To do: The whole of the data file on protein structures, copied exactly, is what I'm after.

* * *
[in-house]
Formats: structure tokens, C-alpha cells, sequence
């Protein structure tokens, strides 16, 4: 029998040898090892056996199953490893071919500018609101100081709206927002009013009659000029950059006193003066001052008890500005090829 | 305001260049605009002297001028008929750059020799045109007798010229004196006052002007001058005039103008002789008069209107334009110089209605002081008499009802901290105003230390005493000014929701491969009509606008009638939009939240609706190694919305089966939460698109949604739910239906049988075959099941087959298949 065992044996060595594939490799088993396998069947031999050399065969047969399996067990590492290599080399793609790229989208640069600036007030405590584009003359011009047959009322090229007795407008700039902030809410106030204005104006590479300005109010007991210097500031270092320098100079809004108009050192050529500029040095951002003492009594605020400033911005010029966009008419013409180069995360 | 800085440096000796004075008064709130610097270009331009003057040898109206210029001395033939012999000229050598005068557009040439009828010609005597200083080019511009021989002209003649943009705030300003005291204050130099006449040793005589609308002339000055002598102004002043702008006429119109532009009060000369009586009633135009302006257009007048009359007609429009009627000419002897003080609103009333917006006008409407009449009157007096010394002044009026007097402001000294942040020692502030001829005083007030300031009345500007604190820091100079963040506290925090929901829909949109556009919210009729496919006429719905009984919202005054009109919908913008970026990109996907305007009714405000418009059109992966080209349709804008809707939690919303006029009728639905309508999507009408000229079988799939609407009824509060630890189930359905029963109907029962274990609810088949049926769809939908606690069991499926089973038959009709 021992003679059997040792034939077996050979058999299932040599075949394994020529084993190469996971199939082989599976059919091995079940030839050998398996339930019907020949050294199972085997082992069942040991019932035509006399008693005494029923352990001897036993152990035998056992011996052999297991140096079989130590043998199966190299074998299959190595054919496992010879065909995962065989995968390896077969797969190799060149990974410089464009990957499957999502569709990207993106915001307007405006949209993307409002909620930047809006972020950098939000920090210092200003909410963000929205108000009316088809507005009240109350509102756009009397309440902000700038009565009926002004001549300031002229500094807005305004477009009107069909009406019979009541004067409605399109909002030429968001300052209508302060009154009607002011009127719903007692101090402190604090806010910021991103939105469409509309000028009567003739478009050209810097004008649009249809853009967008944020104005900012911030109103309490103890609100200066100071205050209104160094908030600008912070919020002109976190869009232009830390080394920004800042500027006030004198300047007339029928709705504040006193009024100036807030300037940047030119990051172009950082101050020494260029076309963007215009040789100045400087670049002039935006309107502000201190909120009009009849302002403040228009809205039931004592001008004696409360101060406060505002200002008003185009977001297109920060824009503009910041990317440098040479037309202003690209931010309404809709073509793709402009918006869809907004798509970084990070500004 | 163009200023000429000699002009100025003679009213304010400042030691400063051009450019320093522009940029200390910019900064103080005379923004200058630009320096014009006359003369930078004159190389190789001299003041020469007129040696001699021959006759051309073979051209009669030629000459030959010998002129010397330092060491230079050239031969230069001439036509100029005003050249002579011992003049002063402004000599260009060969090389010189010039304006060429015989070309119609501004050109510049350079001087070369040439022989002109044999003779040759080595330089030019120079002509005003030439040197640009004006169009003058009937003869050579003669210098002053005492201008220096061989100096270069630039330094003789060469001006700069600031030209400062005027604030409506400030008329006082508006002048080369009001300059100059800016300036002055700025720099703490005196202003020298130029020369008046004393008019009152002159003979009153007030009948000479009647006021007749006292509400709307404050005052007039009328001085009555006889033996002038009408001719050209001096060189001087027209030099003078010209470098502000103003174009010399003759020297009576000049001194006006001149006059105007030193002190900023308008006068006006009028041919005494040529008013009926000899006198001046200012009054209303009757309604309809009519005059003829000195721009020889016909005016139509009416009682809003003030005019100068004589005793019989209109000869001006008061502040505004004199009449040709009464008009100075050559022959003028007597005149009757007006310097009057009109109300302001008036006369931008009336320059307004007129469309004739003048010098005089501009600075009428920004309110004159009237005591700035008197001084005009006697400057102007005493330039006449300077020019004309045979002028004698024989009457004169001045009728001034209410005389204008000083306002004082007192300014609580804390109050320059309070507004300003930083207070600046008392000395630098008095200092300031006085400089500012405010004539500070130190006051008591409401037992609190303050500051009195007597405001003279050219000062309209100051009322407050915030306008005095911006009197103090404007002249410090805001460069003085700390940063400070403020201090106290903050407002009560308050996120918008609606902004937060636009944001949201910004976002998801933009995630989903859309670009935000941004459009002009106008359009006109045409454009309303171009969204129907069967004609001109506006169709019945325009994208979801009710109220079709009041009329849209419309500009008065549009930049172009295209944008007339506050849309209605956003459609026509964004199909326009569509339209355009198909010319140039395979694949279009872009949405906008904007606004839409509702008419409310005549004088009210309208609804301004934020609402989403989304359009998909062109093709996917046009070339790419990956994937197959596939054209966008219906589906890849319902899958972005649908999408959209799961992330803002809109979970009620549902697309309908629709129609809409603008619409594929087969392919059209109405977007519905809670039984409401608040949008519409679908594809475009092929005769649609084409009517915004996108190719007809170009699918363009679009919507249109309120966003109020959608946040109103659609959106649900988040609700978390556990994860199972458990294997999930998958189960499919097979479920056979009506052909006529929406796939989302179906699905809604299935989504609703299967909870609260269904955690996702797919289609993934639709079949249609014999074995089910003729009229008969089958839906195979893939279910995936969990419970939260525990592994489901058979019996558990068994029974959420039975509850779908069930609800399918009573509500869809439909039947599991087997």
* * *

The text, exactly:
[in-house]
Formats: structure tokens, C-alpha cells, sequence
């Protein structure tokens, strides 16, 4: 029998040898090892056996199953490893071919500018609101100081709206927002009013009659000029950059006193003066001052008890500005090829 | 305001260049605009002297001028008929750059020799045109007798010229004196006052002007001058005039103008002789008069209107334009110089209605002081008499009802901290105003230390005493000014929701491969009509606008009638939009939240609706190694919305089966939460698109949604739910239906049988075959099941087959298949 065992044996060595594939490799088993396998069947031999050399065969047969399996067990590492290599080399793609790229989208640069600036007030405590584009003359011009047959009322090229007795407008700039902030809410106030204005104006590479300005109010007991210097500031270092320098100079809004108009050192050529500029040095951002003492009594605020400033911005010029966009008419013409180069995360 | 800085440096000796004075008064709130610097270009331009003057040898109206210029001395033939012999000229050598005068557009040439009828010609005597200083080019511009021989002209003649943009705030300003005291204050130099006449040793005589609308002339000055002598102004002043702008006429119109532009009060000369009586009633135009302006257009007048009359007609429009009627000419002897003080609103009333917006006008409407009449009157007096010394002044009026007097402001000294942040020692502030001829005083007030300031009345500007604190820091100079963040506290925090929901829909949109556009919210009729496919006429719905009984919202005054009109919908913008970026990109996907305007009714405000418009059109992966080209349709804008809707939690919303006029009728639905309508999507009408000229079988799939609407009824509060630890189930359905029963109907029962274990609810088949049926769809939908606690069991499926089973038959009709 021992003679059997040792034939077996050979058999299932040599075949394994020529084993190469996971199939082989599976059919091995079940030839050998398996339930019907020949050294199972085997082992069942040991019932035509006399008693005494029923352990001897036993152990035998056992011996052999297991140096079989130590043998199966190299074998299959190595054919496992010879065909995962065989995968390896077969797969190799060149990974410089464009990957499957999502569709990207993106915001307007405006949209993307409002909620930047809006972020950098939000920090210092200003909410963000929205108000009316088809507005009240109350509102756009009397309440902000700038009565009926002004001549300031002229500094807005305004477009009107069909009406019979009541004067409605399109909002030429968001300052209508302060009154009607002011009127719903007692101090402190604090806010910021991103939105469409509309000028009567003739478009050209810097004008649009249809853009967008944020104005900012911030109103309490103890609100200066100071205050209104160094908030600008912070919020002109976190869009232009830390080394920004800042500027006030004198300047007339029928709705504040006193009024100036807030300037940047030119990051172009950082101050020494260029076309963007215009040789100045400087670049002039935006309107502000201190909120009009009849302002403040228009809205039931004592001008004696409360101060406060505002200002008003185009977001297109920060824009503009910041990317440098040479037309202003690209931010309404809709073509793709402009918006869809907004798509970084990070500004 | 163009200023000429000699002009100025003679009213304010400042030691400063051009450019320093522009940029200390910019900064103080005379923004200058630009320096014009006359003369930078004159190389190789001299003041020469007129040696001699021959006759051309073979051209009669030629000459030959010998002129010397330092060491230079050239031969230069001439036509100029005003050249002579011992003049002063402004000599260009060969090389010189010039304006060429015989070309119609501004050109510049350079001087070369040439022989002109044999003779040759080595330089030019120079002509005003030439040197640009004006169009003058009937003869050579003669210098002053005492201008220096061989100096270069630039330094003789060469001006700069600031030209400062005027604030409506400030008329006082508006002048080369009001300059100059800016300036002055700025720099703490005196202003020298130029020369008046004393008019009152002159003979009153007030009948000479009647006021007749006292509400709307404050005052007039009328001085009555006889033996002038009408001719050209001096060189001087027209030099003078010209470098502000103003174009010399003759020297009576000049001194006006001149006059105007030193002190900023308008006068006006009028041919005494040529008013009926000899006198001046200012009054209303009757309604309809009519005059003829000195721009020889016909005016139509009416009682809003003030005019100068004589005793019989209109000869001006008061502040505004004199009449040709009464008009100075050559022959003028007597005149009757007006310097009057009109109300302001008036006369931008009336320059307004007129469309004739003048010098005089501009600075009428920004309110004159009237005591700035008197001084005009006697400057102007005493330039006449300077020019004309045979002028004698024989009457004169001045009728001034209410005389204008000083306002004082007192300014609580804390109050320059309070507004300003930083207070600046008392000395630098008095200092300031006085400089500012405010004539500070130190006051008591409401037992609190303050500051009195007597405001003279050219000062309209100051009322407050915030306008005095911006009197103090404007002249410090805001460069003085700390940063400070403020201090106290903050407002009560308050996120918008609606902004937060636009944001949201910004976002998801933009995630989903859309670009935000941004459009002009106008359009006109045409454009309303171009969204129907069967004609001109506006169709019945325009994208979801009710109220079709009041009329849209419309500009008065549009930049172009295209944008007339506050849309209605956003459609026509964004199909326009569509339209355009198909010319140039395979694949279009872009949405906008904007606004839409509702008419409310005549004088009210309208609804301004934020609402989403989304359009998909062109093709996917046009070339790419990956994937197959596939054209966008219906589906890849319902899958972005649908999408959209799961992330803002809109979970009620549902697309309908629709129609809409603008619409594929087969392919059209109405977007519905809670039984409401608040949008519409679908594809475009092929005769649609084409009517915004996108190719007809170009699918363009679009919507249109309120966003109020959608946040109103659609959106649900988040609700978390556990994860199972458990294997999930998958189960499919097979479920056979009506052909006529929406796939989302179906699905809604299935989504609703299967909870609260269904955690996702797919289609993934639709079949249609014999074995089910003729009229008969089958839906195979893939279910995936969990419970939260525990592994489901058979019996558990068994029974959420039975509850779908069930609800399918009573509500869809439909039947599991087997």